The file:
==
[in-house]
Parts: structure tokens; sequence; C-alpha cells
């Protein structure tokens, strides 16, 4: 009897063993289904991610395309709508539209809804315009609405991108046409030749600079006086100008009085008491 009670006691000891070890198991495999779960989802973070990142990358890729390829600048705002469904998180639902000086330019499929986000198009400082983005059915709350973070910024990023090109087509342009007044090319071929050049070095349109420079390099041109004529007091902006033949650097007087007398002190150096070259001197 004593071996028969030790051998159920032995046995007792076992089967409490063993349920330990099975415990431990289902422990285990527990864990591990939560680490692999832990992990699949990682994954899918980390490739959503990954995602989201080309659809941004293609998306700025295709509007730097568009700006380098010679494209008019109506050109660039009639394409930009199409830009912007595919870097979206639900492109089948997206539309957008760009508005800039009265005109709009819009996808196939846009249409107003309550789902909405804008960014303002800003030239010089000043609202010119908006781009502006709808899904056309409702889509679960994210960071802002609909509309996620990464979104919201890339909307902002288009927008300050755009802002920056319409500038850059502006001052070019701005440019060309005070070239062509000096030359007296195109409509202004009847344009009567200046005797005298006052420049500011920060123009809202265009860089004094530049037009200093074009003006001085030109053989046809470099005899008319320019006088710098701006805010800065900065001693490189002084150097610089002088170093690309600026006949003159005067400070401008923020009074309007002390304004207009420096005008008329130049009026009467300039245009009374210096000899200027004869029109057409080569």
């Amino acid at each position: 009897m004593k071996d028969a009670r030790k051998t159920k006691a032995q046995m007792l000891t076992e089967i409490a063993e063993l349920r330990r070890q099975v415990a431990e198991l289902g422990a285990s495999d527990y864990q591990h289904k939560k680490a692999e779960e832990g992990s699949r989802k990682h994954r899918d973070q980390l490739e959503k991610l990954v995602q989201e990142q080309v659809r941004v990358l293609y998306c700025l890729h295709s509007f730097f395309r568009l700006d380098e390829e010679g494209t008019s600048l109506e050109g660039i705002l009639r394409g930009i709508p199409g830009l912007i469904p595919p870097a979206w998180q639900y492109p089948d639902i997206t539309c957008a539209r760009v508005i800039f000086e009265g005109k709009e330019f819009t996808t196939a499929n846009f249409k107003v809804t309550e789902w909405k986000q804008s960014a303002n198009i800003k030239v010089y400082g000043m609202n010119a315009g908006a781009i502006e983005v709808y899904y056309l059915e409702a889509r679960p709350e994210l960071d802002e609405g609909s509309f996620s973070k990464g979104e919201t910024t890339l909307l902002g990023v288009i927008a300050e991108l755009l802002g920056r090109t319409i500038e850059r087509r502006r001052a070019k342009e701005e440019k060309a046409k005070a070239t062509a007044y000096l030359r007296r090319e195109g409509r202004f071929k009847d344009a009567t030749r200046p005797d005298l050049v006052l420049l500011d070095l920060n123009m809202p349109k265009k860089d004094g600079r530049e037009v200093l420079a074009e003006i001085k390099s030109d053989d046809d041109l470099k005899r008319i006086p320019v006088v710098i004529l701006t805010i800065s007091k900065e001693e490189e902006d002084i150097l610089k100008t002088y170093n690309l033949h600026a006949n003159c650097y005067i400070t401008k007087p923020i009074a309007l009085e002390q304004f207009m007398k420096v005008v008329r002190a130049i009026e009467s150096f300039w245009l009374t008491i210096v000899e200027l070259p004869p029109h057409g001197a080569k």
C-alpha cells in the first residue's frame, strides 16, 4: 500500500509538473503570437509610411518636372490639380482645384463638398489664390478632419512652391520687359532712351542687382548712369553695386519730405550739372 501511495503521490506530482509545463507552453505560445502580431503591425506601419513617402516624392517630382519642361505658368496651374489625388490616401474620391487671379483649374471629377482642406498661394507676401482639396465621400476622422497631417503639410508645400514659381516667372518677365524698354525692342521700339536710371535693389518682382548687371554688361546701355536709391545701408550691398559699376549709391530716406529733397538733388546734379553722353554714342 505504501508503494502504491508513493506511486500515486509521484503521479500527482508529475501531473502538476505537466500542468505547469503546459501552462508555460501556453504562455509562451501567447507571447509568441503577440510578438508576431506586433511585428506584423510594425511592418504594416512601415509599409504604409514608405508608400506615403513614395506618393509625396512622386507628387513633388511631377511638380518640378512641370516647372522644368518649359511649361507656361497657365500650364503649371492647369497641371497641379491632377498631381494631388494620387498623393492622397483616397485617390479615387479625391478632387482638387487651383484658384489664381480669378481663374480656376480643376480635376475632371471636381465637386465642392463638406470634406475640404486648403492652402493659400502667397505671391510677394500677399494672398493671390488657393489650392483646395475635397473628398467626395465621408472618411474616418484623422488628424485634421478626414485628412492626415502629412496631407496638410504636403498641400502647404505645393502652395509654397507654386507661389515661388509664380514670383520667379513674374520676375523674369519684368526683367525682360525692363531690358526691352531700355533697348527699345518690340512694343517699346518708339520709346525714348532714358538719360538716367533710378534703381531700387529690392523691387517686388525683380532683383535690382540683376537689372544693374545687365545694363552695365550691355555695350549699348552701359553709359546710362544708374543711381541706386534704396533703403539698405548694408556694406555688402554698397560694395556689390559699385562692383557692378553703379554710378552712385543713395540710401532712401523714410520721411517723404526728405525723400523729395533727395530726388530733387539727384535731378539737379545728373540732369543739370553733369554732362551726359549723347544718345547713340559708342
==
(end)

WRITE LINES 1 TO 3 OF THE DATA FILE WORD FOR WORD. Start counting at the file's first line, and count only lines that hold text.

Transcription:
[in-house]
Parts: structure tokens; sequence; C-alpha cells
């Protein structure tokens, strides 16, 4: 009897063993289904991610395309709508539209809804315009609405991108046409030749600079006086100008009085008491 009670006691000891070890198991495999779960989802973070990142990358890729390829600048705002469904998180639902000086330019499929986000198009400082983005059915709350973070910024990023090109087509342009007044090319071929050049070095349109420079390099041109004529007091902006033949650097007087007398002190150096070259001197 004593071996028969030790051998159920032995046995007792076992089967409490063993349920330990099975415990431990289902422990285990527990864990591990939560680490692999832990992990699949990682994954899918980390490739959503990954995602989201080309659809941004293609998306700025295709509007730097568009700006380098010679494209008019109506050109660039009639394409930009199409830009912007595919870097979206639900492109089948997206539309957008760009508005800039009265005109709009819009996808196939846009249409107003309550789902909405804008960014303002800003030239010089000043609202010119908006781009502006709808899904056309409702889509679960994210960071802002609909509309996620990464979104919201890339909307902002288009927008300050755009802002920056319409500038850059502006001052070019701005440019060309005070070239062509000096030359007296195109409509202004009847344009009567200046005797005298006052420049500011920060123009809202265009860089004094530049037009200093074009003006001085030109053989046809470099005899008319320019006088710098701006805010800065900065001693490189002084150097610089002088170093690309600026006949003159005067400070401008923020009074309007002390304004207009420096005008008329130049009026009467300039245009009374210096000899200027004869029109057409080569």